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Guelph talks all things transit at town hall meeting

Roughly 100 people turn out to Let's Talk Transit Town Hall event at City Hall
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Roughly 100 people attended the Let’s Talk Transit town hall meeting at City Hall Tuesday night.

Hosted by Mayor Cam Guthrie and Ward 3 councillors June Hofland and Phil Allt, it was an opportunity for those that use the service to point out what they feel isn’t (and some of what is) working.

“There’s no better people in the City of Guelph to help us with our transit system, than the people that use it everyday,” the mayor said in his opening remarks.

“Speak freely and speak often,” Hofland said.

There was no transit management at the meeting.

Andrew Cleary, president of the union local that represents Guelph Transit drivers, was in the audience.

“I believe the system should run on the same time, every day,” Cleary said.

Several bus drivers were in the audience.

Those bus drivers received much praise, with many commenting that the vast majority of bus drivers are helpful and respectful.

Guelph Transit  is currently undergoing a full service review by the city, although Tuesday’s event was not directly connected to that review.

Tuesday’s town hall was broken up into four key areas: customer service/experience; communication; routes and reliability; frequency vs. coverage.

Seniors, special needs riders and those that use the bus to get to manufacturing jobs on the outskirts of town all expressed concerns specific to them.

“Guelph is also a manufacturing town,” said one person. “We need to get to work and we need to get there on time’” they said, adding that many of the north industrial buses are continually full and she has to wait for the next bus.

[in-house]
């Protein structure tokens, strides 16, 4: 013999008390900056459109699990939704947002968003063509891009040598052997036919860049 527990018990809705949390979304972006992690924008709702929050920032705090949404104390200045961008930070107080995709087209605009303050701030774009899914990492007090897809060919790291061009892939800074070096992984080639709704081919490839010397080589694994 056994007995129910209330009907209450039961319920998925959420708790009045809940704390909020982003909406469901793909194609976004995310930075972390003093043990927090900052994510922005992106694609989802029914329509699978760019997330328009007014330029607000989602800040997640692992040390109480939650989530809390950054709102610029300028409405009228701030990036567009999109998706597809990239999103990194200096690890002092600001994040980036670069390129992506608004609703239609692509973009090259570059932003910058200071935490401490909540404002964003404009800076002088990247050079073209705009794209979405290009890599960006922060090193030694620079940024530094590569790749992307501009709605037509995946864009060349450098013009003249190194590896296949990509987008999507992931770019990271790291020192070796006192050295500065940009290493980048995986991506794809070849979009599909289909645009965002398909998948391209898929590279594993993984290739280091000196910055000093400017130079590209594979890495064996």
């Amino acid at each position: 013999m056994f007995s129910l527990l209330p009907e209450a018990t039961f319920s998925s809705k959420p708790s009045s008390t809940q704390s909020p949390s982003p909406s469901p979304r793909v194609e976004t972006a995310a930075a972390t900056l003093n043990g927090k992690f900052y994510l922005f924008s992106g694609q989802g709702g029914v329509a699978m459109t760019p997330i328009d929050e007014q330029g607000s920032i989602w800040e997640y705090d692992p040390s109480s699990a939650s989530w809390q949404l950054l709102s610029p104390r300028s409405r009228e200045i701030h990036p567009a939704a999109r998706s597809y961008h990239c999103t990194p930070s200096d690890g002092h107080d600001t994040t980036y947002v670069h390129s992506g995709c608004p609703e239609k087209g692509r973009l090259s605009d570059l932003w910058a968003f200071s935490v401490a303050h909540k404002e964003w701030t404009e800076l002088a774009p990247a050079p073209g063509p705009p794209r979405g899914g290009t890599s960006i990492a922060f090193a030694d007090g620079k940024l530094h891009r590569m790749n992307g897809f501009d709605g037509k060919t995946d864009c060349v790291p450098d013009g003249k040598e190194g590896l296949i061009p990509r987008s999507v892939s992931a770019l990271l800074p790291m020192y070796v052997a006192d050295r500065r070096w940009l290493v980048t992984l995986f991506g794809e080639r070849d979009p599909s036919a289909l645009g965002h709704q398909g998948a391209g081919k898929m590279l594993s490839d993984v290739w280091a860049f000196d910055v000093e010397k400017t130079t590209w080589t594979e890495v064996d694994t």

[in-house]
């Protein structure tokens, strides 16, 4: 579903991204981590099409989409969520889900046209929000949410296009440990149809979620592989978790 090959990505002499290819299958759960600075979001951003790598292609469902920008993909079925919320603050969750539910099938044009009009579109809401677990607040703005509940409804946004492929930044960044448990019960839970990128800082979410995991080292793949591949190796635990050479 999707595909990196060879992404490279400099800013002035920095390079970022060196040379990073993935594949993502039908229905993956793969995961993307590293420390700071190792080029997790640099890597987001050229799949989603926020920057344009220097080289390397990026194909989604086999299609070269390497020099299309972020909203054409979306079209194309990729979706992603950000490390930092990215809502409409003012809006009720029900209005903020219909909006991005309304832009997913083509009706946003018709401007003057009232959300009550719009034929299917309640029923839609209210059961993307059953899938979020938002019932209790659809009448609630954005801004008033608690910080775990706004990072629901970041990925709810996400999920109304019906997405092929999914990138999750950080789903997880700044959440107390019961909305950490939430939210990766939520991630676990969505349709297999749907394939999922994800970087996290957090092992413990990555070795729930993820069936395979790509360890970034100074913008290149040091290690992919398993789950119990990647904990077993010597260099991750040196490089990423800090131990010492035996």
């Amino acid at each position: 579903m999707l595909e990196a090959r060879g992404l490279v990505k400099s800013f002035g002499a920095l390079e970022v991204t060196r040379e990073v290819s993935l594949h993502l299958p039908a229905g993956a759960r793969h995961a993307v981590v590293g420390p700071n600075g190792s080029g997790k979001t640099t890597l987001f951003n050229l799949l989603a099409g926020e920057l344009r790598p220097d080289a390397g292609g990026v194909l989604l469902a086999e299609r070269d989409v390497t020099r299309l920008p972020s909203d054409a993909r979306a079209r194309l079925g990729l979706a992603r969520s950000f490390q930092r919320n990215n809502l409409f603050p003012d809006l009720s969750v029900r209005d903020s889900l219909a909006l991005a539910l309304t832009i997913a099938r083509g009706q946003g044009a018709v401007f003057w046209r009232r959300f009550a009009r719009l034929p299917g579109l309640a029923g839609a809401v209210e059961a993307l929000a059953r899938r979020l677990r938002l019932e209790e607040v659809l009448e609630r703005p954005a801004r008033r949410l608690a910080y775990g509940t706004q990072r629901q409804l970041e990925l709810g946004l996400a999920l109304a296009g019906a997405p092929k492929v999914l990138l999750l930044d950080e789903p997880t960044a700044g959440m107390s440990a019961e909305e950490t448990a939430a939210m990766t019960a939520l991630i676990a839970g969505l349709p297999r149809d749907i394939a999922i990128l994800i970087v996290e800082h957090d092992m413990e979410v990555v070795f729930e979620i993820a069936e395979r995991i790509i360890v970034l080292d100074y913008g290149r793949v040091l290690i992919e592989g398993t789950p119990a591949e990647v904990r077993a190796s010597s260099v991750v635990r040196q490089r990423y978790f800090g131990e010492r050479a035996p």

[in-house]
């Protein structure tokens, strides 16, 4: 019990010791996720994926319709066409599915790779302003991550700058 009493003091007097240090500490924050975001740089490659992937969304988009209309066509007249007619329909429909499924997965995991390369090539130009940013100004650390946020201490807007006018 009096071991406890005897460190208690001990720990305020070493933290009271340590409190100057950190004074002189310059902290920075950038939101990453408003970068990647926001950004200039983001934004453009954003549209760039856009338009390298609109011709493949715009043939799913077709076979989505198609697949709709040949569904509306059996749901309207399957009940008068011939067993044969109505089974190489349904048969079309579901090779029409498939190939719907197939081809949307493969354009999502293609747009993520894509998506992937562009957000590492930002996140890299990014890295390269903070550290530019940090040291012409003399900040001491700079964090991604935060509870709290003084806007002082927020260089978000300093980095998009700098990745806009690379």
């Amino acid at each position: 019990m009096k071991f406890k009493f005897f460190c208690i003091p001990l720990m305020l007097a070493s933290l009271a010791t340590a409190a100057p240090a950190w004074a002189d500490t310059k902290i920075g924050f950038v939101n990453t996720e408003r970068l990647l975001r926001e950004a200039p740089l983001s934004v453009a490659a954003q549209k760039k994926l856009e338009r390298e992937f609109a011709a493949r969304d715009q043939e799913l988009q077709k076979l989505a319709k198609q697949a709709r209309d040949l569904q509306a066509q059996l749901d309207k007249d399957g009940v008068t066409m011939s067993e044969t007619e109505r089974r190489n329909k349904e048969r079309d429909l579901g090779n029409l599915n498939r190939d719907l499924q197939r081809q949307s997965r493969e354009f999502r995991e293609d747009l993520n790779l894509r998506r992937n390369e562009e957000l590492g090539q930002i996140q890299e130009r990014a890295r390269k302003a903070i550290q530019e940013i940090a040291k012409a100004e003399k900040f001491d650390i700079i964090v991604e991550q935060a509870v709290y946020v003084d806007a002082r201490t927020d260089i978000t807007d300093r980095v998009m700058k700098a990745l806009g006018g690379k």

That person said there are workplaces in the industrial areas of Guelph who won’t hire people that rely on public transit because “it’s not reliable.”

Longtime local transit advocate Steven Petric proposed a “customer charter” about what Guelph Transit should be to its riders.

He also pointed out that there has been too much change in too short a time, advocated for transit priority lanes and reiterated that “frequency is freedom” when it comes to transit.

Petric is hoping to get a transit advocacy group established in the city and had a sign-up sheet for people to sign up.

“I think we can step up our advocacy if we organize ourselves better,” Petric said.

“We need a business plan and we need to stick to a business plan,” Petric said.

Pat Hunter, a member of the city’s Transit Advisory Committee, said most of the issues being brought up were also brought up at the committee “but nothing was done.”

Transit advocate and critic Sian Matwey said the city needs to hear what ails the system.

She kicked it off by pointing out the issue with bus shelters.

“A lot of places do not have bus shelters,” Matwey said. “The bus shelters downtown are beautiful to look at, but they suck.”

A Coles Notes version of some of the myriad of concerns and issues that were raised Tuesday:

  • Extend Sunday service, both earlier and later. Many people are having to take cabs to and from work.

  • Bus drivers need to wait until people have sat down before pulling away from the curb.

  • Driver input into route changes would be “incredibly valuable.”

  • Route 3 issues: a shift to 40-minute service from 30-minute service is causing all kinds of issues, including missed connections, poor service.

  • Transit is an “economic necessity” that should take it to a different level of funding.

  • Change causes great difficulty for special needs transit users.

  • “This is a world class system, and I’ve ridden buses around the world.”

  • Digital signs would be nice, that could be updated.

  • More and improved notice on route problems that are causing delays.

  • Summer service cuts cause problems for some riders.

  • Real time updates on the Guelph Transit app.

  • Increasing some route frequency from 30 minutes to 40 minutes has created problems, particularly in connecting to other routes.

  • Frequency and wait times for the community bus.

  • Able bodied people are using the community bus when it should be for the elderly or those with special needs.

  • Buses need to pull into the West End Community Centre, not stop on Imperial Road.

  • The system is underfunded and doesn’t service the community to the degree it should.

  • Cutting frequency of the 99 route would be a mistake.

  • There will be 53 new bus shelters installed in 2018.




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